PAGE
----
On Mar 10, 2016 10:51 PM, "Nick Coghlan" <ncoghlan@gmail.com> wrote:
> On 11 March 2016 at 12:58, Franklin? Lee <leewangzhong+python@gmail.com> wrote:
> > On Thu, Mar 10, 2016 at 5:20 PM, Michał Żukowski <thektulu.pp@gmail.com> wrote:
> >> 2016-03-10 17:53 GMT+01:00 Pavol Lisy <pavol.lisy@gmail.com>:
> >>> We could discuss if "with expr as var" syntax is more beautiful. (or
> >>> if it not against There should be one-- and preferably only one
> >>> --obvious way to do it.)
> >>>
> >>> But why omit context manager semantics in "with expr as var" assignment
> >>> syntax?
> >>>
> >>> I personally don't like idea that semantics could be context sensitive
> >>> in this way. (and we could already do pretty complex things in
> >>> comprehension)
> >>                      I was thinking to reuse "with [expr] as [var]" but I
> >> also don't like idea of context sensitive semantics, and I even thought that
> >> maybe someone, someday would want to write "content = fp.read() with
> >> open('foo.txt') as fp"...
> >
> > This is my understanding of `with Expr() as Name: Block()`, in
> > pseudocode (ignoring exception handling).
> >
> >     _context = Expr()
> >     Name = _context.__enter__(...)
> >     exec(Block, {"Name": Name})
> >     _context.__exit__(...)
> with doesn't create a new scope - it's more akin to a try/finally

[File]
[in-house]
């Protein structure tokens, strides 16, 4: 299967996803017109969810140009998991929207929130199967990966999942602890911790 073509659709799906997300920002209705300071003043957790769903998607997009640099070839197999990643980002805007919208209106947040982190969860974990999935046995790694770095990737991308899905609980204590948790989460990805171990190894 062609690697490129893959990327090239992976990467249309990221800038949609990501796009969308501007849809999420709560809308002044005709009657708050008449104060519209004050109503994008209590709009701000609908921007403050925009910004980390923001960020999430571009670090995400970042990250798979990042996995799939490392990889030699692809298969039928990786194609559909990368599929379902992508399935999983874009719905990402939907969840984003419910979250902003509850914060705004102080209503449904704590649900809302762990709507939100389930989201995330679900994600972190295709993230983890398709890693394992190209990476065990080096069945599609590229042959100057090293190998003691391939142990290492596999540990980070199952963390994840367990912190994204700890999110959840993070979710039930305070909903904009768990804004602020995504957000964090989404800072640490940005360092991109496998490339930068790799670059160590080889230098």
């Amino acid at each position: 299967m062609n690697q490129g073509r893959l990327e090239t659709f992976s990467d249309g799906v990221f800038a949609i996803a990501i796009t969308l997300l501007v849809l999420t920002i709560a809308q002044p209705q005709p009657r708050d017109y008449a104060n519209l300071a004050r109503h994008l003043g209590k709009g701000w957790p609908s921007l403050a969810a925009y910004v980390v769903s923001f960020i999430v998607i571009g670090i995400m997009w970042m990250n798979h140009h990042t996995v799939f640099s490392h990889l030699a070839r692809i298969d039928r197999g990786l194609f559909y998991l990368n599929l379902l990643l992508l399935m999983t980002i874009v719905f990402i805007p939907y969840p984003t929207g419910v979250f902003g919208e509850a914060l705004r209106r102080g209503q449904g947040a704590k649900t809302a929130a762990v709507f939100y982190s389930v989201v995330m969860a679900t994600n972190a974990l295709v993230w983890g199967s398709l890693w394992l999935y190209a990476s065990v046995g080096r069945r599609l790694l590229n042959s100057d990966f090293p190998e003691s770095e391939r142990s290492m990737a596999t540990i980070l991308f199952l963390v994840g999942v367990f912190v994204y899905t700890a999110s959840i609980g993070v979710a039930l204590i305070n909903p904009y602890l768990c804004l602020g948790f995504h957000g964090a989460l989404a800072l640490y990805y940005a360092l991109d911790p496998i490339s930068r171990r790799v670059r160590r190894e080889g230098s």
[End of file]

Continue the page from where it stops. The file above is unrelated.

> statement with a particular form (PEP 343 defines the full expansion,
> and that expansion is still broadly accurate, although some the
> specific details are different these days)
> The only compound statements in Python that create new scopes are
> "def" and "class".

Sorry, that was just sloppiness with `exec`. I wanted to convey the block using the new `Name`, and "function call" popped up first. I erased a comment about how, after running the block, `Name` would still hold the value it received.

I forgot to mention that people might choose the proposed `with` for assignment over `=` if they wrongly thought that the `with` form deleted `Name` afterward.

> It's also worth reading PEP 343 for Guido's explanation for why the
> context management assignment syntax isn't "with VAR = EXPR": it's
> because EXPR *isn't* the thing being assigned, but rather a stepping
> stone towards obtaining that thing. This characteristic is true of all
> of the places where "as" is currently used instead of "=":
>     with CM_EXPR as VAR:
>         # VAR = CM_EXPR.__enter__(), not CM_EXPR
>     except EXC_TYPE_EXPR as VAR:
>         # VAR = the caught exception, not the exception type constraint
>         # There's an implied "del VAR" at the end of the suite, but
> still not a full implicit scope
>     import MODULE_REFERENCE as VAR
>     from MODULE_REFERENCE import NAME as VAR
>         # Here, the LHS isn't even a normal expression - it's a module
> name, or a module name plus an attribute name

Then would it be a problem if it defaulted to the value of EXPR directly when that value isn't of a specially-handled type (such as a context manager, for `with`)? Other than that learning `with` in comprehensions might make it harder to learn context managers.